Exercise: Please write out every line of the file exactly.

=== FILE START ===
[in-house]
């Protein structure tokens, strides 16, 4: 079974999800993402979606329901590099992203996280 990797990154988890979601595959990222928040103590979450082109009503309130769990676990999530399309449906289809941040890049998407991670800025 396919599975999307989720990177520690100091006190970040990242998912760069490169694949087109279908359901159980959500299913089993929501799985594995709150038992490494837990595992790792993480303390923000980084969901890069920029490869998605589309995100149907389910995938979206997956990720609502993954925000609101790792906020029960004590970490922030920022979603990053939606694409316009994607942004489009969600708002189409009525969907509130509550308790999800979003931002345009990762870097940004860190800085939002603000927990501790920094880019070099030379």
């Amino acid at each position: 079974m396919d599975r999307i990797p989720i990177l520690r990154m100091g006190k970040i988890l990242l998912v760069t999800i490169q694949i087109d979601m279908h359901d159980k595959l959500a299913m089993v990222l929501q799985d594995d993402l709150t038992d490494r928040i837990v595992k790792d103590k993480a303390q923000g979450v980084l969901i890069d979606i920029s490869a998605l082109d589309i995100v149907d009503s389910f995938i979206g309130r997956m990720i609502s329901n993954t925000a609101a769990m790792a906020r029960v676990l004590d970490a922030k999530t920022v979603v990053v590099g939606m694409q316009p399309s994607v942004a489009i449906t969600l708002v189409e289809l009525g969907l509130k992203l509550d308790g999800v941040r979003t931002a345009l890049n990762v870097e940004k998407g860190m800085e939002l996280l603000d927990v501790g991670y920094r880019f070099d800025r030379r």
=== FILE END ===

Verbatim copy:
[in-house]
């Protein structure tokens, strides 16, 4: 079974999800993402979606329901590099992203996280 990797990154988890979601595959990222928040103590979450082109009503309130769990676990999530399309449906289809941040890049998407991670800025 396919599975999307989720990177520690100091006190970040990242998912760069490169694949087109279908359901159980959500299913089993929501799985594995709150038992490494837990595992790792993480303390923000980084969901890069920029490869998605589309995100149907389910995938979206997956990720609502993954925000609101790792906020029960004590970490922030920022979603990053939606694409316009994607942004489009969600708002189409009525969907509130509550308790999800979003931002345009990762870097940004860190800085939002603000927990501790920094880019070099030379």
């Amino acid at each position: 079974m396919d599975r999307i990797p989720i990177l520690r990154m100091g006190k970040i988890l990242l998912v760069t999800i490169q694949i087109d979601m279908h359901d159980k595959l959500a299913m089993v990222l929501q799985d594995d993402l709150t038992d490494r928040i837990v595992k790792d103590k993480a303390q923000g979450v980084l969901i890069d979606i920029s490869a998605l082109d589309i995100v149907d009503s389910f995938i979206g309130r997956m990720i609502s329901n993954t925000a609101a769990m790792a906020r029960v676990l004590d970490a922030k999530t920022v979603v990053v590099g939606m694409q316009p399309s994607v942004a489009i449906t969600l708002v189409e289809l009525g969907l509130k992203l509550d308790g999800v941040r979003t931002a345009l890049n990762v870097e940004k998407g860190m800085e939002l996280l603000d927990v501790g991670y920094r880019f070099d800025r030379r």